The colour blue has taken over Melbourne’s Flemington Racecourse in memory of a teenage girl bullied into suicide.
Amy Jane Everit was the face of Akubra at age six.
Known for her beaming smile from beneath a stockman’s hat, by 14 the country girl known affectionatly as ‘Dolly’ was so hounded by bullies, that she claimed her own life.
A story that so affected jockey and father, Chris Symons, he has championed a race in her honour.
“It’s absolutely hit home for a lot of people. It’s that conversation you never think you’re going to have with your child,”Mr Symons told 9NEWS.
“(Suicide) is something that you probably want to avoid because you don’t even want them to know that it exists.”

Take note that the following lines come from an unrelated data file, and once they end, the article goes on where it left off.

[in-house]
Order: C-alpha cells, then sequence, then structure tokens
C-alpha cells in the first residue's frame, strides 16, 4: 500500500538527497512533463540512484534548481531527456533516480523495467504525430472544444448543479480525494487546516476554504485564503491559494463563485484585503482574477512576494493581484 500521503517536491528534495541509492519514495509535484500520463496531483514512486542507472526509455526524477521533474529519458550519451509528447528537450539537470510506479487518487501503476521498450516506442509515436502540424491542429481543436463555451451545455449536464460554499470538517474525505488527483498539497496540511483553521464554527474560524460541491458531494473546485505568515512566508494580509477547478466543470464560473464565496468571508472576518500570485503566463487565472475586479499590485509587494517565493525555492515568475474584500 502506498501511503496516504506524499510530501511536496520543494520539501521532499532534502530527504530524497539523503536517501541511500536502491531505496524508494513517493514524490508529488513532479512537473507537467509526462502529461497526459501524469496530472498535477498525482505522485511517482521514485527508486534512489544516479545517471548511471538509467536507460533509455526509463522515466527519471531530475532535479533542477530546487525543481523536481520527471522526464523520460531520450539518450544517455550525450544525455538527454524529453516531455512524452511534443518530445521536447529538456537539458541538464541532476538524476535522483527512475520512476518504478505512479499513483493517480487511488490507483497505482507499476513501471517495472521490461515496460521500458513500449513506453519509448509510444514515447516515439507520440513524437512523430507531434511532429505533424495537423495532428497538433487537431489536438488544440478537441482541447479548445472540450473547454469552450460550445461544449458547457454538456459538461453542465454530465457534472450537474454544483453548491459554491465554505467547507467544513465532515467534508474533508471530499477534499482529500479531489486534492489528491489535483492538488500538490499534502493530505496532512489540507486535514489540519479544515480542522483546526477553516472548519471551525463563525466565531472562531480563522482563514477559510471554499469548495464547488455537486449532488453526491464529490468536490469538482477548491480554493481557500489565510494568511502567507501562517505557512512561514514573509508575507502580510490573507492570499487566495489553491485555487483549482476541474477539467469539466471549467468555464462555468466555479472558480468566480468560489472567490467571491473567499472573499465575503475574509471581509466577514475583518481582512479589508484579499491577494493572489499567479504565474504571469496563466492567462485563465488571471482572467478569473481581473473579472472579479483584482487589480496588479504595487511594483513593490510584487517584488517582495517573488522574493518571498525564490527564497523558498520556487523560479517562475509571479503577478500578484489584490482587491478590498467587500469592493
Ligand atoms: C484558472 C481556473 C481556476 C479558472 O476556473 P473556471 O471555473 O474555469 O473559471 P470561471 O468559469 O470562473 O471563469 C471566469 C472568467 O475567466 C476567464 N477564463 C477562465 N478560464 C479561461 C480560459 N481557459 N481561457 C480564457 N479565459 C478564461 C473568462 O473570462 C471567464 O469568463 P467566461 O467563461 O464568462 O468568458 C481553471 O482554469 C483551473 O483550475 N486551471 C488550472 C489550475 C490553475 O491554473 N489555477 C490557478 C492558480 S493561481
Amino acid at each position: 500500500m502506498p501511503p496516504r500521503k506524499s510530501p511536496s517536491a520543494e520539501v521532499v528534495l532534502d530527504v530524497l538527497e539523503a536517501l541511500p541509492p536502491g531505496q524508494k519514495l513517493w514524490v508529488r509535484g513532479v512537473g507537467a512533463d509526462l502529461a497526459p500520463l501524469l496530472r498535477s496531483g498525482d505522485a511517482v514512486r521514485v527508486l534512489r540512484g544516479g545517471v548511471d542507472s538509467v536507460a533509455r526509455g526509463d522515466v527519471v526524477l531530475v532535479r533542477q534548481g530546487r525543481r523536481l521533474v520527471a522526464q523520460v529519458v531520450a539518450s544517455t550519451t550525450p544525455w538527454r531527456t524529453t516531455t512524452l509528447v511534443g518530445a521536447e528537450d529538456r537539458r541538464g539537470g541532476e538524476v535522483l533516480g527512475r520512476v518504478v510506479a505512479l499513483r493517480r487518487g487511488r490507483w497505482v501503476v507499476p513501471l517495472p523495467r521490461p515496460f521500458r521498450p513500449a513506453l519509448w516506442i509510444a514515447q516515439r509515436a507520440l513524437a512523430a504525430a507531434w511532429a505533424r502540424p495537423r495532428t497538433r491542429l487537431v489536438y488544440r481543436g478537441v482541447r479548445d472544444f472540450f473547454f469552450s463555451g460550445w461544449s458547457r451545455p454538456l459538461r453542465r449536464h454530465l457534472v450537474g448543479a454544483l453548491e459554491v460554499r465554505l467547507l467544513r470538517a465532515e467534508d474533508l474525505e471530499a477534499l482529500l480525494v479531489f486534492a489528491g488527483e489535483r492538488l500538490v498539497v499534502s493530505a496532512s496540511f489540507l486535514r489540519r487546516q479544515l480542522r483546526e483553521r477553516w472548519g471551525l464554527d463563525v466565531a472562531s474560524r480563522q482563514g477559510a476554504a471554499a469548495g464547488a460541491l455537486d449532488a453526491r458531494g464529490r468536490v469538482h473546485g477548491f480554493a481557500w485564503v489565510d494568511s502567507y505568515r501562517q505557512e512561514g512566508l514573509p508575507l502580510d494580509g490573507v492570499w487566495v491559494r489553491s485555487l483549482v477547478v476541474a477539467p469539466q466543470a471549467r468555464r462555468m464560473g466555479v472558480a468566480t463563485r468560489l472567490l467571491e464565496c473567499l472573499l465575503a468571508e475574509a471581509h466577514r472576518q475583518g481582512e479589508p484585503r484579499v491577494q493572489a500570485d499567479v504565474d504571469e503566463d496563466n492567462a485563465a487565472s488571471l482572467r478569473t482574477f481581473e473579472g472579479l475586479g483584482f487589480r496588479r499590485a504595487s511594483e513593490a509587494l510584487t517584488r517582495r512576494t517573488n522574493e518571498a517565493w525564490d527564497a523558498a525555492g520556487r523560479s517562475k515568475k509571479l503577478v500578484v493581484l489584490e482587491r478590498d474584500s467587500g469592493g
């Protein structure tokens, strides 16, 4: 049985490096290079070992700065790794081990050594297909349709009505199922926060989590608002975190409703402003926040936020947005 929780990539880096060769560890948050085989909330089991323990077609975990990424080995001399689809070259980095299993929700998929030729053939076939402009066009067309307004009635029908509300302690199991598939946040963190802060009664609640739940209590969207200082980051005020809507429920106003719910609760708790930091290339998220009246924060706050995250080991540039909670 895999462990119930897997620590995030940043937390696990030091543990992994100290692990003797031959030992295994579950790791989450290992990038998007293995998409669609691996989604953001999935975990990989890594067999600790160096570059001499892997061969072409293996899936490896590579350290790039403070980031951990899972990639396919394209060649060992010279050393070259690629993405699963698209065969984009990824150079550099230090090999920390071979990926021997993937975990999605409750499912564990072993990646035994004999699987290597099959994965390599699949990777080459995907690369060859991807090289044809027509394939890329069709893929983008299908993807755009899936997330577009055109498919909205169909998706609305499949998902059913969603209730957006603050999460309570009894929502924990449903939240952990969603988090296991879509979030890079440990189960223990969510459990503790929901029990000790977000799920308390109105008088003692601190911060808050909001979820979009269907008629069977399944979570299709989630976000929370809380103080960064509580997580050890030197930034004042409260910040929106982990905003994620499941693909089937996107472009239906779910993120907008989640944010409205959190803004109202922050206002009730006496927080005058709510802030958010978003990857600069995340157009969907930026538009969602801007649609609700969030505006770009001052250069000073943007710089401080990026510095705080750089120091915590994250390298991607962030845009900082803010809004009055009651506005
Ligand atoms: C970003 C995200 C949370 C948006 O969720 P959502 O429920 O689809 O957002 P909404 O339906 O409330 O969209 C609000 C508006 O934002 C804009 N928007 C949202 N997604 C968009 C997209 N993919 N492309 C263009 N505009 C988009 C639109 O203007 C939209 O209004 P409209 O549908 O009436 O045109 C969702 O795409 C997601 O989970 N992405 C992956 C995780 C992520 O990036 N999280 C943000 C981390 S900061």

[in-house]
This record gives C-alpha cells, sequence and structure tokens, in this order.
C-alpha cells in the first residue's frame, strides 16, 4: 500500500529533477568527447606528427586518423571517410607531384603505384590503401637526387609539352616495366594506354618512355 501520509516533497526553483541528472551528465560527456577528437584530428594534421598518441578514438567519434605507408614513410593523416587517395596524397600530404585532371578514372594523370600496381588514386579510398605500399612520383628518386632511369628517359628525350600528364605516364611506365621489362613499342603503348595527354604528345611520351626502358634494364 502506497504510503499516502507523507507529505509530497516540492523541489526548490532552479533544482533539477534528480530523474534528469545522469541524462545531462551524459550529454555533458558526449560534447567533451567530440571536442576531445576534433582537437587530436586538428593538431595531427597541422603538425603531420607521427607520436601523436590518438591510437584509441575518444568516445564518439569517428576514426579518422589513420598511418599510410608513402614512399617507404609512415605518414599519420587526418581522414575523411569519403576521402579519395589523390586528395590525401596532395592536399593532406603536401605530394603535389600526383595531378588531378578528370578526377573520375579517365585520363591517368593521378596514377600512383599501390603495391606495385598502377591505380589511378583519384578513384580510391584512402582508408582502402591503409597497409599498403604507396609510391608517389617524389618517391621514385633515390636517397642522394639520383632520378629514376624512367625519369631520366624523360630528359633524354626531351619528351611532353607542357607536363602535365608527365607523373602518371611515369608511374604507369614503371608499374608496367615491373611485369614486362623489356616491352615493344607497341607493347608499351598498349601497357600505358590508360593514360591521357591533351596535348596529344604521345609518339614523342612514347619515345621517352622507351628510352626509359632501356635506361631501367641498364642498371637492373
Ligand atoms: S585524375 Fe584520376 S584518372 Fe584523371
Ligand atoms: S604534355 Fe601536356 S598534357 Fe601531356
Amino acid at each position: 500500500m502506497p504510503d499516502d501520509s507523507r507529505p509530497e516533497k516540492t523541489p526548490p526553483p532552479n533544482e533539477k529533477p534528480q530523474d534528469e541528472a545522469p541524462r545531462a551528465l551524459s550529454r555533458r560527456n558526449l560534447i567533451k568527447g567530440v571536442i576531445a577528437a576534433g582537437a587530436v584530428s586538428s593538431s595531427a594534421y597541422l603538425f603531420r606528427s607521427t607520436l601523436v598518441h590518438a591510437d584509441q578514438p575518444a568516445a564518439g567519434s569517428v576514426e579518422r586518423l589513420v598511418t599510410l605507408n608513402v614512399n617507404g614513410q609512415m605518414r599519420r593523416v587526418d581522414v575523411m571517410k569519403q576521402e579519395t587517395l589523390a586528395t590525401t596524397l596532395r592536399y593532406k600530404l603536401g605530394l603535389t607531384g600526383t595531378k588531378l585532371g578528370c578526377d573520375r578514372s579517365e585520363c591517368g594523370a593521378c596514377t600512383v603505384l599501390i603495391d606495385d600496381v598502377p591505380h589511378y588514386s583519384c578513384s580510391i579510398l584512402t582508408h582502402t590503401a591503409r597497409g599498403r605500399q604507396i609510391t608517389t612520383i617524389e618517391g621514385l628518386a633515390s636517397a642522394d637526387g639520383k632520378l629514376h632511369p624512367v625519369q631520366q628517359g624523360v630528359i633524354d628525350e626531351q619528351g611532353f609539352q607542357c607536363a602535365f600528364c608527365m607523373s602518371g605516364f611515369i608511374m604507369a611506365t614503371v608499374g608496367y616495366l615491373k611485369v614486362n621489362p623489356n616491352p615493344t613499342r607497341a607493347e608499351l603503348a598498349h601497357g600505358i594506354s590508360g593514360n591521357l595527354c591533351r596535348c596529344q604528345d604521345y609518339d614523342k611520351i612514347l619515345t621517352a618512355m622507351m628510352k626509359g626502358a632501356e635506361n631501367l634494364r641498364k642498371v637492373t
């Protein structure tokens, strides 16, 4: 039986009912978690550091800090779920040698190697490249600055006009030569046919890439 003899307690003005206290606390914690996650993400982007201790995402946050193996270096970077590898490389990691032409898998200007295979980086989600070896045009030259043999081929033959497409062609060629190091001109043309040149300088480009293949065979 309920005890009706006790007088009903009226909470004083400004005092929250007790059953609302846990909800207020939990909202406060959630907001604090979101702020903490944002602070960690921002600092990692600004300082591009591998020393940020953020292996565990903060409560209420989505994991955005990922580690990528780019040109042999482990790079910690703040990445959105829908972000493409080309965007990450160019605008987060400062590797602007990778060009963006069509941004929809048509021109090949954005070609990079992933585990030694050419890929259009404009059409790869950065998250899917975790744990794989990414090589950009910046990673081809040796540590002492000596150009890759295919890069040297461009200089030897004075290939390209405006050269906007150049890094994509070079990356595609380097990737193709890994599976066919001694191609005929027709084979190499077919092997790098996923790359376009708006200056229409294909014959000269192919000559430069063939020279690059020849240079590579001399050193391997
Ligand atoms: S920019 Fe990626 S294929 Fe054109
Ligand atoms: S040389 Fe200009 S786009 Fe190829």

Today, youth mental health has been thrust into the spotlight.
Chris Symons – with the support of Dolly’s family and the Victorian Racing Club – organised and ran the Dolly’s Dream Handicap.
A 2000m race with jockeys united in blue britches, which was Dolly’s favourite colour.
VRC Chairman, Amanda Elliott said, “when things are worth supporting, you just do it and you get a result.”
“This beautiful young girl is representative of a problem that is much broader than her, and we want to support programs that put a stop to that.”
Carrying the message of Dolly’s final drawing: “speak, even if your voice shakes”, racegoers donned Dolly’s favourite blue.
“Anything we can do to raise awareness and get people to help is really important,” Victoria Jessop said.
“I’ve got two daughters so it’s certainly something that’s hit home for us,” Andy Thackwray said.
It’s hoped the blue jockey’s britches will travel Australia to be worn in races across every state and territory. MrSymons hoping to have them signed and auctioned off to raise funds for the Dolly’s Dream Foundation.
Almost $50,000 has been donated to the fundraiser.